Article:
Has your horse or pony recently started tossing their head up in the air when you are riding?
When horses start head tossing behavior, it can be a sign of a few things.
Because head tossing can have a few causes, it may take some detective work to figure out which is the correct solution for you and your horse. To learn why it’s happening, be a good observer. Pay attention to your horse when they are tossing their head. Consider having someone take a video and watch it later, where you can notice what happens just before or just after the head tossing. Looking for clues and being a good observer can help fix head tossing and many other behaviors.
Horses rarely do something for no reason. What is it that your horse might be getting from, or avoiding via, the behavior of head tossing?
“Diagnose” before you “Treat” Head Tossing
Many devices exist to prevent head tossing, and it’s a natural first response to turn to tie-downs or martingales to “fix” the problem immediately- but imagine if you visited urgent care limping from a broken ankle and your providers gave you crutches and sent you home- without ever asking where it hurt, how much it hurt, or taking x-rays. That nightmare scenario is a bit of what a horse experiences when they are tossing their head due to pain or discomfort and their rider responds with a tiedown or martingale.
These quick fixes don’t address a cause, and may lead to alternative and much worse behaviors from a horse trying to avoid pain.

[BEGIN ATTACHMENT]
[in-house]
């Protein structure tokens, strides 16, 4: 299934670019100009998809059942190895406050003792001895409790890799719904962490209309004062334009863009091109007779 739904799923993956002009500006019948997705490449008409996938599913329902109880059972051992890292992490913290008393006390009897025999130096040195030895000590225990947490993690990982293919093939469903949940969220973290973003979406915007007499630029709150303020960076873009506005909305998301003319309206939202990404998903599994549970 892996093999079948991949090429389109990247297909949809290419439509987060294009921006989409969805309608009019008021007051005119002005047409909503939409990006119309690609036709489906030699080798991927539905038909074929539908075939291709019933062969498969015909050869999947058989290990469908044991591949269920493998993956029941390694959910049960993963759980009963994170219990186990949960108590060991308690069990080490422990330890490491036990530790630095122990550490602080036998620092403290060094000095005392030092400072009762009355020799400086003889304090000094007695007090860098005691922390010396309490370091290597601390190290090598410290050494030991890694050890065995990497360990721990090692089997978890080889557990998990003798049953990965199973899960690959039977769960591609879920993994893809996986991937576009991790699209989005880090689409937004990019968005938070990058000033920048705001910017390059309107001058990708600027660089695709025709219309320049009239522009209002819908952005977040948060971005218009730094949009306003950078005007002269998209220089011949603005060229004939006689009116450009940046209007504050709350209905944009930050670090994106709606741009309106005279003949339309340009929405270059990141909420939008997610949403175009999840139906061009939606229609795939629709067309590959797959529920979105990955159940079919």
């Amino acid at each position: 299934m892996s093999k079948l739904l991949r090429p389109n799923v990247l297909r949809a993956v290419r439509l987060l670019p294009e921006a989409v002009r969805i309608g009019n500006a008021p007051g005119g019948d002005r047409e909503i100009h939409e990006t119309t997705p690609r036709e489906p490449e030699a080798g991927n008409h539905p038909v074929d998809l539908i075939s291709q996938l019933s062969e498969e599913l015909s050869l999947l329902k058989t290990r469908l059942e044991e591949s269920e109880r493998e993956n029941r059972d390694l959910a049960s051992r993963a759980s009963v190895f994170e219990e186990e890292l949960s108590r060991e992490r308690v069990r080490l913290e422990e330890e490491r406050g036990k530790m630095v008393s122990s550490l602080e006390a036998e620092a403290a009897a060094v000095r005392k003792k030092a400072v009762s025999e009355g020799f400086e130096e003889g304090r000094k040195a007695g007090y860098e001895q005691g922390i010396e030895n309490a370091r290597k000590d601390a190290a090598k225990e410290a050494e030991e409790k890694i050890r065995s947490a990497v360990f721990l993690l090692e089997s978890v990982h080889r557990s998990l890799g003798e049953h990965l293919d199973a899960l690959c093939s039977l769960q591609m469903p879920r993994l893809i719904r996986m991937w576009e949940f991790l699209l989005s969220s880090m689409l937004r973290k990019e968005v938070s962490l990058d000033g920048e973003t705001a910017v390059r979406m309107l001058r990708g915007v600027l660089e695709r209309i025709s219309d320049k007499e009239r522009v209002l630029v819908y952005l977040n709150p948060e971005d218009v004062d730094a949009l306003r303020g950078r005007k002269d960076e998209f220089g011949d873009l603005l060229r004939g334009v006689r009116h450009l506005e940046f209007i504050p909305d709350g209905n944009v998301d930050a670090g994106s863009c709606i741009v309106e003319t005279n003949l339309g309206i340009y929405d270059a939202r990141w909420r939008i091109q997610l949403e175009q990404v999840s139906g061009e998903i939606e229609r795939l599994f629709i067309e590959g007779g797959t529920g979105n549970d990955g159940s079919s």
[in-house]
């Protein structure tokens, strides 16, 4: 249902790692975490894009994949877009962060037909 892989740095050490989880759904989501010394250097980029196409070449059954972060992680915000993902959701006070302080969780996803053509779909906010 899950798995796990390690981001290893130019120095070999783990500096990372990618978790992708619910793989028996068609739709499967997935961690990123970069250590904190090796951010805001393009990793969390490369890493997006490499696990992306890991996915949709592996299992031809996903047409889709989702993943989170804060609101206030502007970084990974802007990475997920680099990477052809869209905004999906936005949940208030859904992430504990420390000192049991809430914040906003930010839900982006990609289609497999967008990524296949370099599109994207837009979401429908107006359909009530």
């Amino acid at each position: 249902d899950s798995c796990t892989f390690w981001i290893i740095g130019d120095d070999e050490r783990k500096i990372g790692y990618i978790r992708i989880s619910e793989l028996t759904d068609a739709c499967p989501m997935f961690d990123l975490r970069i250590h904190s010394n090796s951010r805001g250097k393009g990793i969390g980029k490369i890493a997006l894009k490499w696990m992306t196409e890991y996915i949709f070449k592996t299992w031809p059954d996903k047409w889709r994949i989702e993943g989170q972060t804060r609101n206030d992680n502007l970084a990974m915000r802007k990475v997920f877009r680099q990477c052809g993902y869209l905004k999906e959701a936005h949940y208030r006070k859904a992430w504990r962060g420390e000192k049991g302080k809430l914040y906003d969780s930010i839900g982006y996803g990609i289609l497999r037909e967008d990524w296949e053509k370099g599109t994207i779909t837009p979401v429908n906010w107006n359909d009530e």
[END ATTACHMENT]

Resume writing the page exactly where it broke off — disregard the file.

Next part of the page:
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Does the horse toss their head while not wearing tack or in turnout?
Pay particular attention to whether the head tossing behavior happens only when you are mounted and riding or if the horse also tosses their head in their stall or when turned out in a pasture or paddock. If your horse tosses their head while untacked and grazing, you need to call the vet immediately. This kind of head tossing can be related to neurological causes (or sometimes, believe it or not, even allergies!) The horse should not be ridden until medical causes can be resolved.
Reconsider your bit you use and how you use it
Does your horse toss their head if ridden in a halter or hackamore?
If your horse or pony only tosses their head when they have a bit in the mouth, there is a possibility that the bit or another piece of the tack that you use on your horse is uncomfortable or painful.
The bit, or how the rider holds the reins that connect to the bit, are often the culprit behind head tossing.
Saddles, girths, and Saddle Pads as a Cause for Throwing their Head
Does your horse toss their head if ridden bareback?
Head tossing can occur when a horse is ridden with an improperly fitted saddle. While getting a professional saddle fitter out shouldn’t be the first line of response to this particular issue, it’s worth considering.
💡 If your horse doesn’t toss their head in the pasture or at rest, but does toss their head when being ridden with a bitless bridle, war bridle, loping hackamore, or mechanical hackamore, it may be worth calling a saddle fitter out to be sure that the saddle you use isn’t hurting your horse.
Another option, if you are in a shared facility like a boarding stable or horse training facility, is to ride your horse with borrowed saddles and see if the behavior worsens or gets better.
Bitless Bridle Options for Head Tossers